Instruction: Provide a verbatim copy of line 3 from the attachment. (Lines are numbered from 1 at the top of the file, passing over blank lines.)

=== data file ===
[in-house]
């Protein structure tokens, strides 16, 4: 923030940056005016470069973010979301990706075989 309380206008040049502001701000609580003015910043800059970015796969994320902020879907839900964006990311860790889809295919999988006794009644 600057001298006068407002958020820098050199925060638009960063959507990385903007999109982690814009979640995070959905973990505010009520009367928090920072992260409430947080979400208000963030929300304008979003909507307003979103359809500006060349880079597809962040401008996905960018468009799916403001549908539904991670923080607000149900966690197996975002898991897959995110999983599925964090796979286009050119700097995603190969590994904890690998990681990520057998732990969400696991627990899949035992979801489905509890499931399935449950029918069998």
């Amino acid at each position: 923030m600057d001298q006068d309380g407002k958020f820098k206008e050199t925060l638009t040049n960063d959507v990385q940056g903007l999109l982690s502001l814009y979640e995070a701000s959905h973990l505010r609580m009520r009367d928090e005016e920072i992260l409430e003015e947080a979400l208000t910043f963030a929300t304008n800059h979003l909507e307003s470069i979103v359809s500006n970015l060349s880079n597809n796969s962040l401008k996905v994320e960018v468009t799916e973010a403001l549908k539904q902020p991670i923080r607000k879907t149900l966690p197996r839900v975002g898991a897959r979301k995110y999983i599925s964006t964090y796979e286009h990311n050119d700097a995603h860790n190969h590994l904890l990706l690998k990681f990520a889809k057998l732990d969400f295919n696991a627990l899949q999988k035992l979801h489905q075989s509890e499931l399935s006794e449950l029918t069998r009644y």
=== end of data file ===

């Amino acid at each position: 923030m600057d001298q006068d309380g407002k958020f820098k206008e050199t925060l638009t040049n960063d959507v990385q940056g903007l999109l982690s502001l814009y979640e995070a701000s959905h973990l505010r609580m009520r009367d928090e005016e920072i992260l409430e003015e947080a979400l208000t910043f963030a929300t304008n800059h979003l909507e307003s470069i979103v359809s500006n970015l060349s880079n597809n796969s962040l401008k996905v994320e960018v468009t799916e973010a403001l549908k539904q902020p991670i923080r607000k879907t149900l966690p197996r839900v975002g898991a897959r979301k995110y999983i599925s964006t964090y796979e286009h990311n050119d700097a995603h860790n190969h590994l904890l990706l690998k990681f990520a889809k057998l732990d969400f295919n696991a627990l899949q999988k035992l979801h489905q075989s509890e499931l399935s006794e449950l029918t069998r009644y």